Ama Ata Aidoo

“Nobody could tell me writing was a man’s job“

Interview by Princess Arita Anim

©  Kobina Graham

Ama Ata Aidoo (born in Ghana in 1942) is an African writer and a feminist. Many of Aidooʼs protagonists are women who defy the stereotypical women’s roles of their time, as in her play “Anowa”. Her novel “Changes” won the 1992 Commonwealth Writers’ Prize for Best Book (Africa). Her poetry collection “Someone Talking to Sometime” won the Nelson Mandela Prize for Poetry in 1987. Between 1982 and 1983, she was Minister of Education in Ghana. In 2000, she founded the Mbaasem Foundation, a non-governmental organisation based in Ghana with a mission to support the development and sustainability of African women writers and their artistic output.


How did you become a writer?

I started writing when I was very young. I didnʼt know at the time that I was to become a writer. I know that I read all the time. The house was full of books, and I remember rummaging through the cupboards and drawers looking for books to read. There were always books to read. I grew up in a village, a small town in the central region called “Abiadze”. My father was the chief of the village then called “Kyiakor”. He actually opened the village school with our class and some excellent teachers. My mother and another man from the village used to tell us stories every night. I think all of this prepared me to be a good writer.

One of the issues that parents educating their wards around here unfortunately donʼt seem to be aware of is that, to help young people develop, you just have to give them positive stimulants, like interacting with them nicely, loving them, taking care of necessities, talking by word of mouth and correcting them where necessary.

Are you currently writing a new book?
If yes, can you tell me something about it?

Yes I am. It is about a group of people who escaped a terrible epidemic like AIDS, and they felt the only way they could be saved would be to leave their current surroundings and build a new place somewhere else and stay there. Putting some mechanism in place will help them stay safe from the rest of the world, possibly away from other human beings. Inside that country, they have some rules and regulations that they thought could help them, including a decision to build a steel wall higher than the Great Wall of China. Since I don’t know how it ends, I cannot say how they will end it. Whether it will help them, and whether they will be saved or not.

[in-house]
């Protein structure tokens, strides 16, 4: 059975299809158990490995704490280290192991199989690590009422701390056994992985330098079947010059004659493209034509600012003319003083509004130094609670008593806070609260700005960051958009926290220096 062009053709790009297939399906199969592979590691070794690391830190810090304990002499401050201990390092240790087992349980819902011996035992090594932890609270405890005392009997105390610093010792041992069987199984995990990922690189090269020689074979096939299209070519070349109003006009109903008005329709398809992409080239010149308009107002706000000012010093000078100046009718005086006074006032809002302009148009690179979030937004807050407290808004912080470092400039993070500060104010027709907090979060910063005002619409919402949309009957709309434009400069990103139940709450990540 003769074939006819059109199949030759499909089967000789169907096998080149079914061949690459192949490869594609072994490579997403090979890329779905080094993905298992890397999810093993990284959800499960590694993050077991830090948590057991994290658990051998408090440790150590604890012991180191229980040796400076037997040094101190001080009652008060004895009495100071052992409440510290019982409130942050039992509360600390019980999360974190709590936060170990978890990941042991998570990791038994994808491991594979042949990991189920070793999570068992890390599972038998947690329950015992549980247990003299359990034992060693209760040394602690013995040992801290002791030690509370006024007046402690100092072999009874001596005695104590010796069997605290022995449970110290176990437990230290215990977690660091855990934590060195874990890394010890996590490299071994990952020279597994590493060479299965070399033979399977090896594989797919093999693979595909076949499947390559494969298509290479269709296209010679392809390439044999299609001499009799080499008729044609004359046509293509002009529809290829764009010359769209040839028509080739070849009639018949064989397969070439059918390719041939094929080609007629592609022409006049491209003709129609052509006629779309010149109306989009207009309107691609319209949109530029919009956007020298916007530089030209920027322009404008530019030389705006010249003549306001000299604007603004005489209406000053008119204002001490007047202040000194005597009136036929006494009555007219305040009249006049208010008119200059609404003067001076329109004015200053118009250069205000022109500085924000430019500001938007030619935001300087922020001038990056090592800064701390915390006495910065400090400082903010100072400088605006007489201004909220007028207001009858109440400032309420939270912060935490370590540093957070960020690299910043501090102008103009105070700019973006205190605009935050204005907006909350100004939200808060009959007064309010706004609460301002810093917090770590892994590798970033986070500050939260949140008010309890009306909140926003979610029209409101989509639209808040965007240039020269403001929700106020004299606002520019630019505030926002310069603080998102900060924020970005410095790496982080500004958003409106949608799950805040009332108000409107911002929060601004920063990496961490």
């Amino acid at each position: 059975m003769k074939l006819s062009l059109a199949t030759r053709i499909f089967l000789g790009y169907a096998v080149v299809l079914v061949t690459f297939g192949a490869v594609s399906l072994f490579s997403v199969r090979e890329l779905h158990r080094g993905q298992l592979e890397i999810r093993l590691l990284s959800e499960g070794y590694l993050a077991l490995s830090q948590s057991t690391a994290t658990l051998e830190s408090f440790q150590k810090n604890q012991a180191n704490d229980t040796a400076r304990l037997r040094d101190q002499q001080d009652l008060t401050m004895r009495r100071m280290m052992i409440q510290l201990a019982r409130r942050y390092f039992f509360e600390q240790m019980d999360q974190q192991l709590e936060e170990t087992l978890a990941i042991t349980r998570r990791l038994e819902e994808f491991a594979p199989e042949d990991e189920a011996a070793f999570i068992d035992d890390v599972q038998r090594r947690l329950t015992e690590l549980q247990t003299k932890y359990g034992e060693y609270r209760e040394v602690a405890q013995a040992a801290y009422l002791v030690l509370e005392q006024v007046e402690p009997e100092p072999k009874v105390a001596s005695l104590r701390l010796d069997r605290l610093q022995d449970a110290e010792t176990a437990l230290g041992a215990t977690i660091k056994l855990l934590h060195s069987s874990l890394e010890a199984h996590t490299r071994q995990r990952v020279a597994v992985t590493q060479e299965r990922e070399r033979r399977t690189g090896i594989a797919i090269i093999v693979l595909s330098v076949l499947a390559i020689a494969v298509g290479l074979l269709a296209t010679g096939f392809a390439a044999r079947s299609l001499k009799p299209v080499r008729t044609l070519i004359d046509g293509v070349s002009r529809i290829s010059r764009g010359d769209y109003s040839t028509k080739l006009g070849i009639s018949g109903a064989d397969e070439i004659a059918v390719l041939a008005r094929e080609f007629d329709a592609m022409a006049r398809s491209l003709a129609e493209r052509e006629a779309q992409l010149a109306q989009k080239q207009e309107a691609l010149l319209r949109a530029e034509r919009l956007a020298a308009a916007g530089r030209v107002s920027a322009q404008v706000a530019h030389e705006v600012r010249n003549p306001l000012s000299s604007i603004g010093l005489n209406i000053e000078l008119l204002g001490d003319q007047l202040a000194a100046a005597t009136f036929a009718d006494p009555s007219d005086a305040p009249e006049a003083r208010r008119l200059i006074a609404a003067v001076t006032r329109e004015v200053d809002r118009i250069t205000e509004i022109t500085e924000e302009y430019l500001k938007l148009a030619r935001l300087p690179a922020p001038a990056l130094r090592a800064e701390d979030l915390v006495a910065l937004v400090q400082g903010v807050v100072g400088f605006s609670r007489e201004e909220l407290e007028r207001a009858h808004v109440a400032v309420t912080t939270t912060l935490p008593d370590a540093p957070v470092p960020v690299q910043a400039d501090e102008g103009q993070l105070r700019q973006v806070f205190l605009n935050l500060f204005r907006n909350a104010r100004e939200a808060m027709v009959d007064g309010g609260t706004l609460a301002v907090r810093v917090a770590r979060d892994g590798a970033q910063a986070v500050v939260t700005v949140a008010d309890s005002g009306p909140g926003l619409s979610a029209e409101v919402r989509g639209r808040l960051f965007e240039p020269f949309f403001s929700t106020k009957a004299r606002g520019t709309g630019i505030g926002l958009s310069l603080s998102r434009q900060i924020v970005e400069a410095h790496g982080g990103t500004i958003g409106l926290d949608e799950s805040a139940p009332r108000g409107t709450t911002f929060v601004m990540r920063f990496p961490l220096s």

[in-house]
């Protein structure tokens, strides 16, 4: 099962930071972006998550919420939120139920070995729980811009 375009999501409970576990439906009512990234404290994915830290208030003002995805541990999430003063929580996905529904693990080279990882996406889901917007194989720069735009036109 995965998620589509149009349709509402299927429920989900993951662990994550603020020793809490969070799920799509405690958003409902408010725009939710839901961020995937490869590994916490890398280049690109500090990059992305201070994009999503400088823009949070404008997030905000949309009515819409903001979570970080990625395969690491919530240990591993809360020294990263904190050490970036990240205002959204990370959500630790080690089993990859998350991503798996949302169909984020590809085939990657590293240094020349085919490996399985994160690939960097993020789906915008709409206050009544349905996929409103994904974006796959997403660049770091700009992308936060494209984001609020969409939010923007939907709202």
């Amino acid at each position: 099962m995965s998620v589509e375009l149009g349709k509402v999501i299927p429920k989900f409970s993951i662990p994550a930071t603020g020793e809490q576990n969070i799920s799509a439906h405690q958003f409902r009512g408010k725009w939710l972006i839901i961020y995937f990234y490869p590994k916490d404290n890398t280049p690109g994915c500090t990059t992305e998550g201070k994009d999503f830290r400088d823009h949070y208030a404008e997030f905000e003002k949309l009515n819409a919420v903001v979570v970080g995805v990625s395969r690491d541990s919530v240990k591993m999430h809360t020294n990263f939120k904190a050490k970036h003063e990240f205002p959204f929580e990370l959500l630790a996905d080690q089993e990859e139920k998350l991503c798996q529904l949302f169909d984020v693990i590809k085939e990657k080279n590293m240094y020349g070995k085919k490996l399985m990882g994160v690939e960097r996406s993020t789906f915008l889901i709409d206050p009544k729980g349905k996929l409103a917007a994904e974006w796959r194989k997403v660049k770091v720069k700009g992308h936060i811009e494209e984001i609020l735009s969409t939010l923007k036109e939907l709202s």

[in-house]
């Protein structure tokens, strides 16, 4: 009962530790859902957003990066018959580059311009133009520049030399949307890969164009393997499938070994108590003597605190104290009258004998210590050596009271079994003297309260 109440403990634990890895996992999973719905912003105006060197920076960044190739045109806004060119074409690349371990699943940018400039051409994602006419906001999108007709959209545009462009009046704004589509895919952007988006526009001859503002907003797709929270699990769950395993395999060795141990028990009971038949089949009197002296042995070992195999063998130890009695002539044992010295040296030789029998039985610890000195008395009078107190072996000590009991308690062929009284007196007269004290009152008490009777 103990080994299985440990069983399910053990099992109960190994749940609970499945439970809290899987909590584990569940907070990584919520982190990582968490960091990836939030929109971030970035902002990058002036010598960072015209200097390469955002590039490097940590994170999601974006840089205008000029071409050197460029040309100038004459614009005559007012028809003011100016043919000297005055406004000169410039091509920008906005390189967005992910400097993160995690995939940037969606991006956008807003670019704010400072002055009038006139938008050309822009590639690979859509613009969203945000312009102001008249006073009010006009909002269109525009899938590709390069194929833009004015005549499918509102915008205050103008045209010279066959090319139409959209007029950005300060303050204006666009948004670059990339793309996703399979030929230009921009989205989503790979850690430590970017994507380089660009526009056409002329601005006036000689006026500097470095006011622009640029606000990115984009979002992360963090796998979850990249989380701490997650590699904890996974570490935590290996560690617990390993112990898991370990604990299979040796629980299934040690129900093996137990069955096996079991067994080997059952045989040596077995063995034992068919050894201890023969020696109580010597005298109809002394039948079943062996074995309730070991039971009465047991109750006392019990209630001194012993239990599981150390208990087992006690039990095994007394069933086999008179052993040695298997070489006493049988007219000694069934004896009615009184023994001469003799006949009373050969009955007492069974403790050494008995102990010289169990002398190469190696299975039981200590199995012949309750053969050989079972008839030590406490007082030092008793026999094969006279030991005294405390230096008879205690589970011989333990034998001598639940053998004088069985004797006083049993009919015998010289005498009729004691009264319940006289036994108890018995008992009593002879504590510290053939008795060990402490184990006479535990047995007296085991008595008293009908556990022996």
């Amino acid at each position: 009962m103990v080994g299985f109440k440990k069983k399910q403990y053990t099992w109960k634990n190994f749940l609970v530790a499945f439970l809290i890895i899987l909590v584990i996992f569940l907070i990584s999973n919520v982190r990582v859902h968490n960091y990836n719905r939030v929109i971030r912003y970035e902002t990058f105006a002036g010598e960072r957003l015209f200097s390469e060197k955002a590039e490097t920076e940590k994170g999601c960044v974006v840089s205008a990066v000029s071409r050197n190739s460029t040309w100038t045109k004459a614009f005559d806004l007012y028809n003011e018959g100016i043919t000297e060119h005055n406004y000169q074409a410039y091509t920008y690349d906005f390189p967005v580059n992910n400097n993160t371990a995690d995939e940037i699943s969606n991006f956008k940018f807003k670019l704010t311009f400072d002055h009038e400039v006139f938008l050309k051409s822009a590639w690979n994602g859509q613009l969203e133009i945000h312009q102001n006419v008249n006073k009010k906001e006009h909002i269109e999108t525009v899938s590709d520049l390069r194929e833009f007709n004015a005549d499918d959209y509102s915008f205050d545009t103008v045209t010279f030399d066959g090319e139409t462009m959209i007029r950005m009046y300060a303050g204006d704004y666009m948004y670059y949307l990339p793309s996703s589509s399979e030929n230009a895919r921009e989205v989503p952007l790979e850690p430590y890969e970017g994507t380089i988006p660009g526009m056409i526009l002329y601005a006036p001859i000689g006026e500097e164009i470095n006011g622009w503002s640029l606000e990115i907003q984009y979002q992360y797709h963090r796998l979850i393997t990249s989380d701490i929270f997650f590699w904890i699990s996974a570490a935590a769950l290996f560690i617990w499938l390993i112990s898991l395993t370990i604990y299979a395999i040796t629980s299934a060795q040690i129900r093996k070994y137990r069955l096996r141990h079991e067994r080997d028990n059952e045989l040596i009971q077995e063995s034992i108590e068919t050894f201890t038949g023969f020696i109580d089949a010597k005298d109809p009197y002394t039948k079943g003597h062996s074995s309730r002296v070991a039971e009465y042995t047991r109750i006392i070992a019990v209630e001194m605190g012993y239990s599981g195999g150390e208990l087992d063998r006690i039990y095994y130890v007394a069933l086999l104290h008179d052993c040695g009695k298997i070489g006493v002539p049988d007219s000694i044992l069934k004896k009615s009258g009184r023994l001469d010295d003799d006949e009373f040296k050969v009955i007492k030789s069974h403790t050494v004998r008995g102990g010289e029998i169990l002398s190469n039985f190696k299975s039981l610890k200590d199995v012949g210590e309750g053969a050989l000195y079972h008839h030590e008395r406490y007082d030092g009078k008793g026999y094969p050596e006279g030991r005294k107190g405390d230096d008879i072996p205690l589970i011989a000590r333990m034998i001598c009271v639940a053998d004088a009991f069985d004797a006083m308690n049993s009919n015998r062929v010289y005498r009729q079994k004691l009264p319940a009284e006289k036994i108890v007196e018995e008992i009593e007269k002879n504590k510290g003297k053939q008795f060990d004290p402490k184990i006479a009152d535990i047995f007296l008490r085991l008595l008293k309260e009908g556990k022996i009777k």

A lot of people find it difficult to accept your feminism. Why?

Well I think it is because first of all, they assume that feminism is equal to lesbianism, which it is not. Feminism is an ideological orientation, a perspective on the world and life. The other is a sexual orientation, and the two shouldn’t conflict as they belong to different spheres of human life. One is a mental state, and the other is sexual. In a paper that I worked on in the 80s, entitled African women at century’s end, I stated that everybody should be a feminist, including men. Feminism is not an ‘ism’ that belongs to women only, but a way of looking at the world. It insists that young women in this life should be given the best possible facilities for our development, health, well-being and employment, so that when we become old we can be catered for like old men are.

I survived as a woman where men dominated because my people were supportive of women. In so many places in the world, there is an assumption that African women are the most oppressed. It is not true, we are not! At least not all. As an Akan, Fante woman, I grew up in a society where there was not much discrimination against girls. That is why I could be a writer and nobody could tell me writing was a man’s job. I had to go to University to be told by someone that I speak and do other things like a man. My regret is that we Ghanaian girls are not using the freedom we have inherited, and men are now moving in to colonise us.

You were born in an era in which education for young girls was unusual. What inspired your parents?

Well, my father was a chief and had not gone to school, but he was inspired by Dr. Kwegyir Aggrey1. When I was a kid, the nearest school in our traditional area was at Ahenkuro, the seat of the paramount Chief, which was at Abiadze Dominase. Our village, which is now a small town, was completely surrounded by water. In the rainy season there was no way people could cross the river easily, especially young people. So my father literally campaigned for a school at the district education office in Saltpond. They came, and started the Abiadze-Kyiakor Local Council school. I remember the day of the inauguration, when my father told everybody that if people were to ask him why there were some girls in the school, he would quote Dr. Kwegyir Aggrey “If you educate a man, you educate one person, but if you educate a woman, you educate a nation”, saying this in the local Fante language. I heard my father quote Dr. Aggrey on the importance of education for women at age six.